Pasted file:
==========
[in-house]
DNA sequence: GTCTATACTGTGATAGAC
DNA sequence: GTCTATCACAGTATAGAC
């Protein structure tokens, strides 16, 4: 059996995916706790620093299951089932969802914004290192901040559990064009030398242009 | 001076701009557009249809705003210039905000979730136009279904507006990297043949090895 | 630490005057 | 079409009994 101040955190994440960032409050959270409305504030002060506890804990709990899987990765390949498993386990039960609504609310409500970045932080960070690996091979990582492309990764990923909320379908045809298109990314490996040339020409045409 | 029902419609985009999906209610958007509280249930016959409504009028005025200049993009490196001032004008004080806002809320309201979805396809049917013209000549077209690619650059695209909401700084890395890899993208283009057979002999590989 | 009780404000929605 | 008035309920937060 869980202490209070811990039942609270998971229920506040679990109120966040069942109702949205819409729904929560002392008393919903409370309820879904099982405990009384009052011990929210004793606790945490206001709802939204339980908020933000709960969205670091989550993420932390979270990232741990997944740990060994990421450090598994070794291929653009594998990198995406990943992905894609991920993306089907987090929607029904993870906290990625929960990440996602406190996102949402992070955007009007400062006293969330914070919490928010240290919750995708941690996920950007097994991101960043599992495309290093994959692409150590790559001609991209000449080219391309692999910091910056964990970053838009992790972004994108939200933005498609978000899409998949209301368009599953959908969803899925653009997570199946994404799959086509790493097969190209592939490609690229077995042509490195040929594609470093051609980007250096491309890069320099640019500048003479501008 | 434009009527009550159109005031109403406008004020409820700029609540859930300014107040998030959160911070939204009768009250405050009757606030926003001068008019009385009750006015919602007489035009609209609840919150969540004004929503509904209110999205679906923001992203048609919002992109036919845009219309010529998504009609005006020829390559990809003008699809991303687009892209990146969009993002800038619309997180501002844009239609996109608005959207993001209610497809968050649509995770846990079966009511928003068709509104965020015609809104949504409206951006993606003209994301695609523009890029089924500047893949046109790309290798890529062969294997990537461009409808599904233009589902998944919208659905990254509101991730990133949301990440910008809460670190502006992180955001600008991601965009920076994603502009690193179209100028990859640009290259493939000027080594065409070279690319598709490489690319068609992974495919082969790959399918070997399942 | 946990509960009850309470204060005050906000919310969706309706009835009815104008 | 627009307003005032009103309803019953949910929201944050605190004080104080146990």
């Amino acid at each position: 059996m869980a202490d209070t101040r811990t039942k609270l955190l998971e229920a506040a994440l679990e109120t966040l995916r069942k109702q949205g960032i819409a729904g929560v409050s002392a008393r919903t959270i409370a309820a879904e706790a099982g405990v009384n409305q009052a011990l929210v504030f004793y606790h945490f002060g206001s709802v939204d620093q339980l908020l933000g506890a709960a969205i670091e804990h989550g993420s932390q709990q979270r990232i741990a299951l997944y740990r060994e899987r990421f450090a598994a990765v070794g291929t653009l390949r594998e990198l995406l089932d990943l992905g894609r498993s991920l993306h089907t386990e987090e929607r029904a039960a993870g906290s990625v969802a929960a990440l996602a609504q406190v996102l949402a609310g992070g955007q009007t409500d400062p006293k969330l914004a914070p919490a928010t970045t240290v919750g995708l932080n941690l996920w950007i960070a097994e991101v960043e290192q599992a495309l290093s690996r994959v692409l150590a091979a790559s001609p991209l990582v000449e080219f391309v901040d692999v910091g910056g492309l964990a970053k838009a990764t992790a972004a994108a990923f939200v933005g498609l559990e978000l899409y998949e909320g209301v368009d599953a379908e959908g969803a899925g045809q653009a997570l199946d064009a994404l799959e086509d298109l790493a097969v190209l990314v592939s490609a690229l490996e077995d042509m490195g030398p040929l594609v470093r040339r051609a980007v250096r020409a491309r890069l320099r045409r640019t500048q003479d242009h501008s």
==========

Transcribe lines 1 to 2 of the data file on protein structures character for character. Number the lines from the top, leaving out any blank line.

[in-house]
DNA sequence: GTCTATACTGTGATAGAC